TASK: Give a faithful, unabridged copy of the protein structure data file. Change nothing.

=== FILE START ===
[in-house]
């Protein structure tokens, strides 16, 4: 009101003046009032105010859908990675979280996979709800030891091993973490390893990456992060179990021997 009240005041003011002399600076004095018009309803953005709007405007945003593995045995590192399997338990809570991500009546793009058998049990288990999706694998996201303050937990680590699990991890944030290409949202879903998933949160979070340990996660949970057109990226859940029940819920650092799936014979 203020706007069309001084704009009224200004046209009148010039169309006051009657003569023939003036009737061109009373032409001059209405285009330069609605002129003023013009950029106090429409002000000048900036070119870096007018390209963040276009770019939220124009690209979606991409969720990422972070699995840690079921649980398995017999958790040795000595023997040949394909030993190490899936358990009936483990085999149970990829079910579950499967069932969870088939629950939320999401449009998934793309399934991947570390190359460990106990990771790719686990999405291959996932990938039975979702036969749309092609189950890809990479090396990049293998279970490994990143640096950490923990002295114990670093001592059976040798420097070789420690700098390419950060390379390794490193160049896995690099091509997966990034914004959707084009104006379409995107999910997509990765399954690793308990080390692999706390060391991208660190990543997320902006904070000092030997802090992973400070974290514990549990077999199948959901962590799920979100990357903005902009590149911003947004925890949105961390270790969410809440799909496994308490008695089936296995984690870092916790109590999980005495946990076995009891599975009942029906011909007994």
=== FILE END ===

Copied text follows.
[in-house]
């Protein structure tokens, strides 16, 4: 009101003046009032105010859908990675979280996979709800030891091993973490390893990456992060179990021997 009240005041003011002399600076004095018009309803953005709007405007945003593995045995590192399997338990809570991500009546793009058998049990288990999706694998996201303050937990680590699990991890944030290409949202879903998933949160979070340990996660949970057109990226859940029940819920650092799936014979 203020706007069309001084704009009224200004046209009148010039169309006051009657003569023939003036009737061109009373032409001059209405285009330069609605002129003023013009950029106090429409002000000048900036070119870096007018390209963040276009770019939220124009690209979606991409969720990422972070699995840690079921649980398995017999958790040795000595023997040949394909030993190490899936358990009936483990085999149970990829079910579950499967069932969870088939629950939320999401449009998934793309399934991947570390190359460990106990990771790719686990999405291959996932990938039975979702036969749309092609189950890809990479090396990049293998279970490994990143640096950490923990002295114990670093001592059976040798420097070789420690700098390419950060390379390794490193160049896995690099091509997966990034914004959707084009104006379409995107999910997509990765399954690793308990080390692999706390060391991208660190990543997320902006904070000092030997802090992973400070974290514990549990077999199948959901962590799920979100990357903005902009590149911003947004925890949105961390270790969410809440799909496994308490008695089936296995984690870092916790109590999980005495946990076995009891599975009942029906011909007994």